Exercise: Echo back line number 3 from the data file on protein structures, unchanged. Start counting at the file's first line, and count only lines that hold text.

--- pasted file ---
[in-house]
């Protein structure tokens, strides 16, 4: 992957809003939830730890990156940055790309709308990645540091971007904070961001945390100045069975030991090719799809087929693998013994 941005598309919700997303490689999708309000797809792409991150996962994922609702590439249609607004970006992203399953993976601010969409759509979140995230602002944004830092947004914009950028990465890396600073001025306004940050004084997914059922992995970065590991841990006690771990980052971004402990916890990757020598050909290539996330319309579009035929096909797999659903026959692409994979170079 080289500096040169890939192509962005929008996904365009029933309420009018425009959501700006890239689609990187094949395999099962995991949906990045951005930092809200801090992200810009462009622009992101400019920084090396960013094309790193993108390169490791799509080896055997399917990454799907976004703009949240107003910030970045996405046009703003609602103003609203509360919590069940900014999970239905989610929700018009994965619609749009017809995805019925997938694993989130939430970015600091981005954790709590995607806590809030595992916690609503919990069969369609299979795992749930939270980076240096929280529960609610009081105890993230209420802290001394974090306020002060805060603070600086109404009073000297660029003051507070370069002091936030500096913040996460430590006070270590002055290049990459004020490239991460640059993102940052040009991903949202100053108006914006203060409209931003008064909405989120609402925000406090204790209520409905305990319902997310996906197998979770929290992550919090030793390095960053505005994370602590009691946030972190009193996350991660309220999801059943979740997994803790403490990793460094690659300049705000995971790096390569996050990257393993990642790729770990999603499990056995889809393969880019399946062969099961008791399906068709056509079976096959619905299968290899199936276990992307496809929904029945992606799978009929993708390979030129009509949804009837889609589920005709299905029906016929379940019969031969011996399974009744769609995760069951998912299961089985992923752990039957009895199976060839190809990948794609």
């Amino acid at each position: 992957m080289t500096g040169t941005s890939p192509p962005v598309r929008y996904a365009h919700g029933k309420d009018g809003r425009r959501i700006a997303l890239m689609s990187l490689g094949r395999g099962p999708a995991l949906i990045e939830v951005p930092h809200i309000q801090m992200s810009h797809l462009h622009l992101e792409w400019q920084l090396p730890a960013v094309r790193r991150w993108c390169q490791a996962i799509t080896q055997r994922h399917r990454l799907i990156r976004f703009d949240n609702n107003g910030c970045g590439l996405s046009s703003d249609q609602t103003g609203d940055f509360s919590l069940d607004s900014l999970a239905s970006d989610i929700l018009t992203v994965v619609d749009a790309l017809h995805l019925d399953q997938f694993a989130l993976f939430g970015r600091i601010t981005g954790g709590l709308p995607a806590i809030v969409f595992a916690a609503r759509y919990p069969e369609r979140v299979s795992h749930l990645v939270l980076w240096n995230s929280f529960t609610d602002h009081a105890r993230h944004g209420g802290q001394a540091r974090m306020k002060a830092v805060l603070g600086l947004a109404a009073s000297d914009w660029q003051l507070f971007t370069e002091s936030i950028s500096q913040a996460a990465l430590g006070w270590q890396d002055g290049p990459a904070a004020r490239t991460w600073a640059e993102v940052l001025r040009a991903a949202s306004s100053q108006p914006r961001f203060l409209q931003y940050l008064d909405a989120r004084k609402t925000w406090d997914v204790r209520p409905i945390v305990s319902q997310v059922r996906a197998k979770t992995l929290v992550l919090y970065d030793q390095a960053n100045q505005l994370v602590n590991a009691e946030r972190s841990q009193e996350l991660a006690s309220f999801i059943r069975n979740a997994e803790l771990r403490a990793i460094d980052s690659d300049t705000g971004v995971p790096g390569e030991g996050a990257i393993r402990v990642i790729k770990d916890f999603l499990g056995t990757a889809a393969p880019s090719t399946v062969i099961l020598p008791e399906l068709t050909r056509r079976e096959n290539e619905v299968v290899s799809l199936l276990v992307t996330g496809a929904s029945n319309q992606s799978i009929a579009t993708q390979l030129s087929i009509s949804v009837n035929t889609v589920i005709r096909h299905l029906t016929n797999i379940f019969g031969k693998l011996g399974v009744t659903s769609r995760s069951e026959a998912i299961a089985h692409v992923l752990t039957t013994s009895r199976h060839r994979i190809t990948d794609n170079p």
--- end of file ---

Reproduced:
């Amino acid at each position: 992957m080289t500096g040169t941005s890939p192509p962005v598309r929008y996904a365009h919700g029933k309420d009018g809003r425009r959501i700006a997303l890239m689609s990187l490689g094949r395999g099962p999708a995991l949906i990045e939830v951005p930092h809200i309000q801090m992200s810009h797809l462009h622009l992101e792409w400019q920084l090396p730890a960013v094309r790193r991150w993108c390169q490791a996962i799509t080896q055997r994922h399917r990454l799907i990156r976004f703009d949240n609702n107003g910030c970045g590439l996405s046009s703003d249609q609602t103003g609203d940055f509360s919590l069940d607004s900014l999970a239905s970006d989610i929700l018009t992203v994965v619609d749009a790309l017809h995805l019925d399953q997938f694993a989130l993976f939430g970015r600091i601010t981005g954790g709590l709308p995607a806590i809030v969409f595992a916690a609503r759509y919990p069969e369609r979140v299979s795992h749930l990645v939270l980076w240096n995230s929280f529960t609610d602002h009081a105890r993230h944004g209420g802290q001394a540091r974090m306020k002060a830092v805060l603070g600086l947004a109404a009073s000297d914009w660029q003051l507070f971007t370069e002091s936030i950028s500096q913040a996460a990465l430590g006070w270590q890396d002055g290049p990459a904070a004020r490239t991460w600073a640059e993102v940052l001025r040009a991903a949202s306004s100053q108006p914006r961001f203060l409209q931003y940050l008064d909405a989120r004084k609402t925000w406090d997914v204790r209520p409905i945390v305990s319902q997310v059922r996906a197998k979770t992995l929290v992550l919090y970065d030793q390095a960053n100045q505005l994370v602590n590991a009691e946030r972190s841990q009193e996350l991660a006690s309220f999801i059943r069975n979740a997994e803790l771990r403490a990793i460094d980052s690659d300049t705000g971004v995971p790096g390569e030991g996050a990257i393993r402990v990642i790729k770990d916890f999603l499990g056995t990757a889809a393969p880019s090719t399946v062969i099961l020598p008791e399906l068709t050909r056509r079976e096959n290539e619905v299968v290899s799809l199936l276990v992307t996330g496809a929904s029945n319309q992606s799978i009929a579009t993708q390979l030129s087929i009509s949804v009837n035929t889609v589920i005709r096909h299905l029906t016929n797999i379940f019969g031969k693998l011996g399974v009744t659903s769609r995760s069951e026959a998912i299961a089985h692409v992923l752990t039957t013994s009895r199976h060839r994979i190809t990948d794609n170079p």